Several of his buddies were killed.
The volunteer then helped the young man over the rope and into the back of the open Bradley, where he spent many tearful minutes reflecting on his service.
*(when I read Cyndy’s email and got to this point my eyes were tearing up. Can you even imagine? Incredibly moving. -carsten)
Carsten: Out of all the elements that make up the museum and its grounds, which one is your favorite?
Cyndy: I think the Hall of Valor is the space that moves me the most. It is a very simple gallery, but the air inside seems infused with pride and honor. It is a glass-walled enclosure that sits in the middle of the Grand Hall.
The inside walls are lined with photos (where available) and names of Infantryman who have been awarded the Medal of Honor. Etched in the glass of the outside walls are famous quotes about Infantrymen. The lighting is warm and embracing, and there are benches for quiet reflection. To imagine the stories of sacrifice that lie behind each of those faces is overwhelming.
Carsten: What are some of the memories that you hope families will bring home with them as a result of visiting?
Cyndy: Families have been quick to point out how educational their visit was. They say they have a better understanding of why “freedom is not free.”
We hope that they never forget that no matter how they feel about the politics of war, they will appreciate the sacrifices young men and their families make on behalf of our country. (Note: there are women in the Army, but not in the Infantry.)
Soldiers in uniform can be seen here all the time. For most of us, it’s business as usual. But for those who don’t live near a military installation, just seeing a soldier “in person” is a memorable experience.
On TV, all soldiers tend to look the same. But when you meet one face to face, you see the individual behind the uniform.
Before joining the Army he might have been a rancher’s kid in Colorado or a football star in Texas. He might have been heading down the wrong road before a tough but caring drill sergeant gave him a second chance.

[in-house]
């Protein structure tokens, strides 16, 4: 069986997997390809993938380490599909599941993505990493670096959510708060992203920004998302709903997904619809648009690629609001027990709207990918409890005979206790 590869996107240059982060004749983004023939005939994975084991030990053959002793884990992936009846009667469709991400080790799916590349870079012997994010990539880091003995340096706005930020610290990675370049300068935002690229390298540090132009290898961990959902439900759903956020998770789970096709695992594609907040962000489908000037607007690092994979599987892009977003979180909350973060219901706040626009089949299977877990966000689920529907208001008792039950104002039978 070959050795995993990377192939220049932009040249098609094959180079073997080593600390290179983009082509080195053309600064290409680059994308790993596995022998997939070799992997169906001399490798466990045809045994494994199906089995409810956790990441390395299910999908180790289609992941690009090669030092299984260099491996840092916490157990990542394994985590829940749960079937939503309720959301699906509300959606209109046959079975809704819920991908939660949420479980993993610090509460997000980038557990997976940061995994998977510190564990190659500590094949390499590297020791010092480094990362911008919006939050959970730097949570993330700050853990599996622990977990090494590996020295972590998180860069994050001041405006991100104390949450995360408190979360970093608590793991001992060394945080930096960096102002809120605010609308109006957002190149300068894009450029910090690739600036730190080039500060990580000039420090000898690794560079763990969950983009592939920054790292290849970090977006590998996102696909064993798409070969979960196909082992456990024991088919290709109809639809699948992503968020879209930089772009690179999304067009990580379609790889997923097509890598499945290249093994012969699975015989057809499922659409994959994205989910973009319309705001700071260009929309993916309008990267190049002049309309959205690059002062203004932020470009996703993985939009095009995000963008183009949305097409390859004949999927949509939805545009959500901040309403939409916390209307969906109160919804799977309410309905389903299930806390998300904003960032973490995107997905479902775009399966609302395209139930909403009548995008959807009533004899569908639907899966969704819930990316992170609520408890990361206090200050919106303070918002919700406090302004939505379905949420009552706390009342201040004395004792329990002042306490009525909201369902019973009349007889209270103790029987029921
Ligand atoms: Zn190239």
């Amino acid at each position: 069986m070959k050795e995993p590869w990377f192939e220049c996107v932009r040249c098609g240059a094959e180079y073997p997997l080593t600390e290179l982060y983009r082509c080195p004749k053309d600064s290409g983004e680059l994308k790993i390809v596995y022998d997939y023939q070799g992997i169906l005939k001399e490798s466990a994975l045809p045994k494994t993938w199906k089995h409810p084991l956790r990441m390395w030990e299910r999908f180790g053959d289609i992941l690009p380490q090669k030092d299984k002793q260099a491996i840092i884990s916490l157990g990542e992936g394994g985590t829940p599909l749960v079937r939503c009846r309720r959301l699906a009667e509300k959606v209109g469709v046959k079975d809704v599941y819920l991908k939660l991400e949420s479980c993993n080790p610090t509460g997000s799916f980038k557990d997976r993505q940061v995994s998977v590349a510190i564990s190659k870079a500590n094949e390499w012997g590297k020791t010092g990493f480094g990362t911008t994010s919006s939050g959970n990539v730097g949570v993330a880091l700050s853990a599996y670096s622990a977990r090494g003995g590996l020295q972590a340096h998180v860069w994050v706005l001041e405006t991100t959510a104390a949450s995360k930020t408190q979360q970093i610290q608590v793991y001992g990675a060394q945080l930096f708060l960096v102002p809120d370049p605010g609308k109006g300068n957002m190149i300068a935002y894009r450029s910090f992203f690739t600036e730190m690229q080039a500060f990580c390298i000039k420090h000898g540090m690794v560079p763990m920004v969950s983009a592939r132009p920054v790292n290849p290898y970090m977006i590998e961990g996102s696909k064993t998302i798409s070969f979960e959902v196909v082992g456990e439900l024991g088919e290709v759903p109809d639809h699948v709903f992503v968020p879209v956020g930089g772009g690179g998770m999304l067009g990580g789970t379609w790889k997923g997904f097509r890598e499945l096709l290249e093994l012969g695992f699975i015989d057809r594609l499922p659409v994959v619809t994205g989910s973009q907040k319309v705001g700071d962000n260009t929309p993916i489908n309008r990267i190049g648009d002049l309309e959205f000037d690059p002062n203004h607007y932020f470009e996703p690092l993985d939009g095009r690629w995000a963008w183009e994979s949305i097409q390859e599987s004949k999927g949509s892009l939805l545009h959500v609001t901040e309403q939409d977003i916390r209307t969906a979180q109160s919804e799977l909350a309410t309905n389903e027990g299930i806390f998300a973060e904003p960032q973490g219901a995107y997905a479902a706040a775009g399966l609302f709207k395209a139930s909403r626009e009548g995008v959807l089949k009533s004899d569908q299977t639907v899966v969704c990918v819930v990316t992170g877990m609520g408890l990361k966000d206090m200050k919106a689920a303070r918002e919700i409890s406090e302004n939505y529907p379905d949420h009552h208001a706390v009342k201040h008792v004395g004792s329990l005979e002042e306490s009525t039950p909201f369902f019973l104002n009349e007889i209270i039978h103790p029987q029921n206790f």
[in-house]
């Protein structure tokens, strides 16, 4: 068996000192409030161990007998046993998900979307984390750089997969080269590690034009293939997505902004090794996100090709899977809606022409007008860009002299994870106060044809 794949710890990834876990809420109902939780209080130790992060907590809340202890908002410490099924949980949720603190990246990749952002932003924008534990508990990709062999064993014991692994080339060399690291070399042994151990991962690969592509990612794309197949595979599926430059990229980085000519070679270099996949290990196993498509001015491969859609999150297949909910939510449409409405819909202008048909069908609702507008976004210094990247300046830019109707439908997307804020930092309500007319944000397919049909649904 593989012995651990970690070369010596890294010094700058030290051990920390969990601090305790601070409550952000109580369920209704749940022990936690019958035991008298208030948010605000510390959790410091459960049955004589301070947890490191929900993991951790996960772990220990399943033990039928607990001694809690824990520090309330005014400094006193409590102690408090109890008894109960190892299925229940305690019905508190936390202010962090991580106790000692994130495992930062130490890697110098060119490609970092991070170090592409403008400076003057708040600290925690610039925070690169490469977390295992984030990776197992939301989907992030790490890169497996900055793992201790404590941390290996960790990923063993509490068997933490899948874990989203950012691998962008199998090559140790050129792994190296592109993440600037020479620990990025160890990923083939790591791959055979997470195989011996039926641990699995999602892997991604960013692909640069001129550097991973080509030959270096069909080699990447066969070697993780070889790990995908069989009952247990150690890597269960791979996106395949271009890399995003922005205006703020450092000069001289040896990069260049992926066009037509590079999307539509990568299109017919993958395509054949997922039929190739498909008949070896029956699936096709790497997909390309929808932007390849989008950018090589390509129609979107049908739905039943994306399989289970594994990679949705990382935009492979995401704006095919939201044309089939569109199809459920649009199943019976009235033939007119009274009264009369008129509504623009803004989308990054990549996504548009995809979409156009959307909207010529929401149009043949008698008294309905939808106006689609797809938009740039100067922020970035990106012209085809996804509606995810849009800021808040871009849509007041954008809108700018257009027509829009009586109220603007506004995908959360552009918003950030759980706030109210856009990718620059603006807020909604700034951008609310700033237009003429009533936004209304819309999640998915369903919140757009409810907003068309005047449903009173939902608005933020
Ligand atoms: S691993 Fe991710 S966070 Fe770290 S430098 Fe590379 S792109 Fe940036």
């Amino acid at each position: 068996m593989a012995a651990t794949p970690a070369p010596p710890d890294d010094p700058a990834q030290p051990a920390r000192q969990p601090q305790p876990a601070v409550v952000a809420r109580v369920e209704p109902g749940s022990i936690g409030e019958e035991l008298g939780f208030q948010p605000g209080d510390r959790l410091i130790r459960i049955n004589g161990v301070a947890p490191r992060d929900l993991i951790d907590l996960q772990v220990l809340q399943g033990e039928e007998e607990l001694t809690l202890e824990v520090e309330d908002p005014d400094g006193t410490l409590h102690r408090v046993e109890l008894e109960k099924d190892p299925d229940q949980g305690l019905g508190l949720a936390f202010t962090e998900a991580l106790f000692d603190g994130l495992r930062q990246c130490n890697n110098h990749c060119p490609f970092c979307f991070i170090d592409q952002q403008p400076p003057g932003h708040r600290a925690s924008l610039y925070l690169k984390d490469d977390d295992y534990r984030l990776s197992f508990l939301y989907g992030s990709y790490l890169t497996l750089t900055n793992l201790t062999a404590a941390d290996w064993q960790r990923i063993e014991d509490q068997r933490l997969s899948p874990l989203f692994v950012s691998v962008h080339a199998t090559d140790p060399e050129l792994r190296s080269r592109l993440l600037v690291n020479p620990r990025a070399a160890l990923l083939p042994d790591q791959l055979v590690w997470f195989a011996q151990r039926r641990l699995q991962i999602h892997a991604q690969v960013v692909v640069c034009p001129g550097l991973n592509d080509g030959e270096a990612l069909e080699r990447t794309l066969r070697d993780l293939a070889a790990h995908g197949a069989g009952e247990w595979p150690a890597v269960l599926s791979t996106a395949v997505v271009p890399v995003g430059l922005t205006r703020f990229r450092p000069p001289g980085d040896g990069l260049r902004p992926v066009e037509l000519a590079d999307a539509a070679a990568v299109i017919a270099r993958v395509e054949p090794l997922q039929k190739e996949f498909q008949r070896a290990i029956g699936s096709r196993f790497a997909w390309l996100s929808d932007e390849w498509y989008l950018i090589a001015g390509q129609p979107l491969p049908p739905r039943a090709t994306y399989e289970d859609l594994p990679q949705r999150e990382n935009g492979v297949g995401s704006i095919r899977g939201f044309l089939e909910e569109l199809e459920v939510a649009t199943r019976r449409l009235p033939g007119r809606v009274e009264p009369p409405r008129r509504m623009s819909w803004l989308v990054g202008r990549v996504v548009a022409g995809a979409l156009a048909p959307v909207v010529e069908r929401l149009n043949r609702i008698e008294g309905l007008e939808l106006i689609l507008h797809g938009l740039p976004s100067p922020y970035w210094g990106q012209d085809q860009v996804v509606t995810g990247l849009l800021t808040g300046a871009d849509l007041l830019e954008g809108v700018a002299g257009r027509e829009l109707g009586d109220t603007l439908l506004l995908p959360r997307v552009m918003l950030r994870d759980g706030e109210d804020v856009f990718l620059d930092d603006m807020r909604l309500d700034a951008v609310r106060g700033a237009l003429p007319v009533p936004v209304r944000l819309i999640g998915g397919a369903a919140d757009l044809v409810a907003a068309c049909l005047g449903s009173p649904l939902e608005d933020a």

After visiting the museum, you begin to understand what turns a young man into a Soldier and why he chose to put himself in harm’s way in defense of an idea.
Carsten: For first time visitors in the greater Atlanta area, are there things they should know before making the drive to Columbus?
Cyndy: Columbus is an easy, 90-minute drive on the interstate from downtown Atlanta. Southern hospitality is alive and well here. We’re known for the Aflac duck, unmatched barbecue and the lazy Chattahoochee River which will soon be home to a top-notch whitewater rafting attraction. Visitors could easily fill a long weekend with attractions in Columbus and the region.
I want to thank Cyndy for taking the time to answer my questions as well as giving us some of the aims and direction behind the creation of this fantastic place.
If you would like more information about The National Infantry Museum, as well as directions, event times, and other related schedules, please visit the official website at: nationalinfantrymuseum.com
—– Explore Atlanta feature suggestions are acceptable. email your suggestions to: firstname.lastname@example.org
Please include a concise couple of sentences regarding why you think this area, business, or individual should be highlighted here. emails with attachments will be deleted.